Wondering About Books That Don’t Exist, Jamming, 16/11/2017

So I’ve been reading an old book by a kind of obscure author these days. A totally serendipitous find. I grabbed The Fall of a Titan when McMaster’s Philosophy Department library was clearing out a lot of old books.

I’m not going to get into the storyline or the themes of it today. I want to talk about a curious little feeling that you get as a reader when a book surprises you – a sensible decision for the story that still shocks you.

So, no serious spoilers. I won’t be too specific. But there’s a character who’s been acting as a petty bully all the way through the first half of the book. He’s a teenaged jackass – Biff Tannen, but in 1930s Russia instead of 1950s California.

Whether or not the photo is real, Stalin could laugh.
But he's 19 years old, a student at the local university. He’s coasted by his whole life on just pushing people around. Now, he tries to do the same thing to the protagonist, rough him up and intimidate him into doing what he wants. On top of that, he has stupid, short-sighted, damned idiotic reasons for wanting to push the main character around.

This history professor is a veteran of the Russian civil war – when he was 19, he was sneaking up on Menshevik soldiers in the woods and slicing their throats open. Of course, you know what’s going to happen as soon as the kid starts a fight with this guy.

Yet the narrative has set this character up as a major foil to the novel’s female lead. So we expect him to follow her through the entire narrative, tormenting her. The sudden end to that relationship is a shock, given the expectations we had through watching their story.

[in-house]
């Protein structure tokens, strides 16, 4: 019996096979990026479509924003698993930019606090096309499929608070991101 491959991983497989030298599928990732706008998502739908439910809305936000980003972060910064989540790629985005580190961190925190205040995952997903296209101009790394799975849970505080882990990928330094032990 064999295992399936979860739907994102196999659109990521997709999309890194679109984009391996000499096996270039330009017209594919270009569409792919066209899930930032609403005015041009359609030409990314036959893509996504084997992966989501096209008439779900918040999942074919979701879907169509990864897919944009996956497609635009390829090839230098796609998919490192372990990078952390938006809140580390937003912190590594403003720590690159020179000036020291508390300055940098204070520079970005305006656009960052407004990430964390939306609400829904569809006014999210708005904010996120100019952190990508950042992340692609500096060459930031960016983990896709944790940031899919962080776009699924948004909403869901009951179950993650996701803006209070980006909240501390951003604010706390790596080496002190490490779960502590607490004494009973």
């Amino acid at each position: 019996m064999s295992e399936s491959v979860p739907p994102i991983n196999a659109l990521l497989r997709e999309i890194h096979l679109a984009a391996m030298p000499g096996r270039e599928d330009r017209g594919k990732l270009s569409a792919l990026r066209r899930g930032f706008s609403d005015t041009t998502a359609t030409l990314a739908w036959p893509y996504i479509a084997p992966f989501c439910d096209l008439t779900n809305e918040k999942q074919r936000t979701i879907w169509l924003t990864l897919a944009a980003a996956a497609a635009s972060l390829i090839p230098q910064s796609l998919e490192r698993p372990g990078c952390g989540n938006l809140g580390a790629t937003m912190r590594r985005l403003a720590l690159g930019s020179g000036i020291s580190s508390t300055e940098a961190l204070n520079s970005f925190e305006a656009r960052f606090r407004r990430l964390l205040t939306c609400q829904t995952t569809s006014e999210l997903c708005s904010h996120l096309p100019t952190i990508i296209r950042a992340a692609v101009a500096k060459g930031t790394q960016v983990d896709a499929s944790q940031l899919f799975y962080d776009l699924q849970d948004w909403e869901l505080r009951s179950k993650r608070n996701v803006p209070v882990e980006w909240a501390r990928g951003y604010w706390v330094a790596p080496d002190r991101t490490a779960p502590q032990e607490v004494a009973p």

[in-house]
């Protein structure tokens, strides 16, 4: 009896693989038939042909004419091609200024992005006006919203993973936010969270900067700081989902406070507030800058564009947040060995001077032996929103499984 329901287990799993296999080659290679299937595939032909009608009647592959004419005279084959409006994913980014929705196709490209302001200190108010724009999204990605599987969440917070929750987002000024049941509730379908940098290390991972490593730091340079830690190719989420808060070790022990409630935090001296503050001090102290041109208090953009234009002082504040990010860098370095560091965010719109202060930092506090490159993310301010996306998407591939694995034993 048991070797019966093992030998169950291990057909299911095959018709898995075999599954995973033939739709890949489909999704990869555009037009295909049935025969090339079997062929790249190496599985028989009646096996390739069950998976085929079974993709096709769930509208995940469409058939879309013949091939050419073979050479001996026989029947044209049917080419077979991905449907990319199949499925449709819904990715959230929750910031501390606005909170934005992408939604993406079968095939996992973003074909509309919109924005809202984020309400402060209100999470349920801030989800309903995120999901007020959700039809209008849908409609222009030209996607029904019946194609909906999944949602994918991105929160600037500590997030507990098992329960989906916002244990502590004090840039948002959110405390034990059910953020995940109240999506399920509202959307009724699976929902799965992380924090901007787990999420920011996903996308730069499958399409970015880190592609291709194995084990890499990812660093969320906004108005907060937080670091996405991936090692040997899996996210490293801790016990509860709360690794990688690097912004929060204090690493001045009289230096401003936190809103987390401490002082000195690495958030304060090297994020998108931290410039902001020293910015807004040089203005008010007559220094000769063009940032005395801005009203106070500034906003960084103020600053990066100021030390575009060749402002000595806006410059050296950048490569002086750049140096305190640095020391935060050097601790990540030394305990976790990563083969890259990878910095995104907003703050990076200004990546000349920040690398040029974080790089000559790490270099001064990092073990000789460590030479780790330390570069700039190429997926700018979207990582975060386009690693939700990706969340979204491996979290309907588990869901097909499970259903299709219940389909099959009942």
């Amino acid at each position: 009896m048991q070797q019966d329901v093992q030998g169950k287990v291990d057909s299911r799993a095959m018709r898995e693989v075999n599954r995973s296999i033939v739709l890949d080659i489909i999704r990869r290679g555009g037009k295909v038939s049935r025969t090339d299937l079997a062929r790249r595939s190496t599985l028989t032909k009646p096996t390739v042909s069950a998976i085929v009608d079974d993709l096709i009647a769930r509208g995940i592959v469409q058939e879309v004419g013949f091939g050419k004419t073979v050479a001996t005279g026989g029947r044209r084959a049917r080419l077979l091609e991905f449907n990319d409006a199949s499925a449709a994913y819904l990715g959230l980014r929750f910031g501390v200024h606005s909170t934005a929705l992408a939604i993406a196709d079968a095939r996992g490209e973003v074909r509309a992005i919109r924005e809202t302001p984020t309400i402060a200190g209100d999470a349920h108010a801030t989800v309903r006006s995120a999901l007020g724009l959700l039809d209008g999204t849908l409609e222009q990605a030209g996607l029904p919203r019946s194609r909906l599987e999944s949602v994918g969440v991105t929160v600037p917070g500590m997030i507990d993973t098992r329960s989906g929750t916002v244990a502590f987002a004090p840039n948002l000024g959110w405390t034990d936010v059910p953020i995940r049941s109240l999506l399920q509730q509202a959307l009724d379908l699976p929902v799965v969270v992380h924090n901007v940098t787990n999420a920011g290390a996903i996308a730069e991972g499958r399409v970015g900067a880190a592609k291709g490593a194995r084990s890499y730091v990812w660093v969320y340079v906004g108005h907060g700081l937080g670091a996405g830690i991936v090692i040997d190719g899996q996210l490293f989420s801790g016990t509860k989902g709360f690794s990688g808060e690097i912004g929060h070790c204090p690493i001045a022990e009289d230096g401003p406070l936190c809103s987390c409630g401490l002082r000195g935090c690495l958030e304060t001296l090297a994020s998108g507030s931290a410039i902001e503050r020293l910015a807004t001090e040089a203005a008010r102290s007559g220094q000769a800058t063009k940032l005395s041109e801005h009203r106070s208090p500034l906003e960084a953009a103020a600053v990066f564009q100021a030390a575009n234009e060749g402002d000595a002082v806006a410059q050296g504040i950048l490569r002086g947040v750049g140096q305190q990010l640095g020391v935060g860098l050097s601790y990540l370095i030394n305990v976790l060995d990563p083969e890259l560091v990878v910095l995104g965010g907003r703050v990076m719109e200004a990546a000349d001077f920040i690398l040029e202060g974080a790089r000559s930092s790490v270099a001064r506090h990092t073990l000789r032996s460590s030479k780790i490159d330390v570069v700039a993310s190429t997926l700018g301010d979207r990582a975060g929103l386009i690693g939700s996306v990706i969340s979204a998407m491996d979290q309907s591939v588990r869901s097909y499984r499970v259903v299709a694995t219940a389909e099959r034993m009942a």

Perfectly logical, yet utterly shocking. It’s a beautiful moment.

The Fall of a Titan is definitely not a perfect book. Some of his descriptions are a little too straightforward. Sometimes, Gouzenko strains to find the best image. But the careful logic of how his characters build his narrative is beautifully assembled.

Igor Gouzenko only wrote one book of fiction, this one. Other than that, he lived a quiet life in Mississauga, in a modest apartment. He had the remarkable distinction of being the first Soviet defector to the West. Three days after the final surrender of the Second World War, he marched from the Soviet embassy to RCMP headquarters with a pile of evidence of Russian espionage.

Yet The Fall of a Titan was his only book of fiction. I would have liked to see him pen more stories of the Stalinist era, or develop some dramatic novel about life in an immigrant community in the grey years of mid-20th century Ontario. Those don’t exist.

But what beautiful, fine-tuned books they’d be. Maybe I’ll imagine them.

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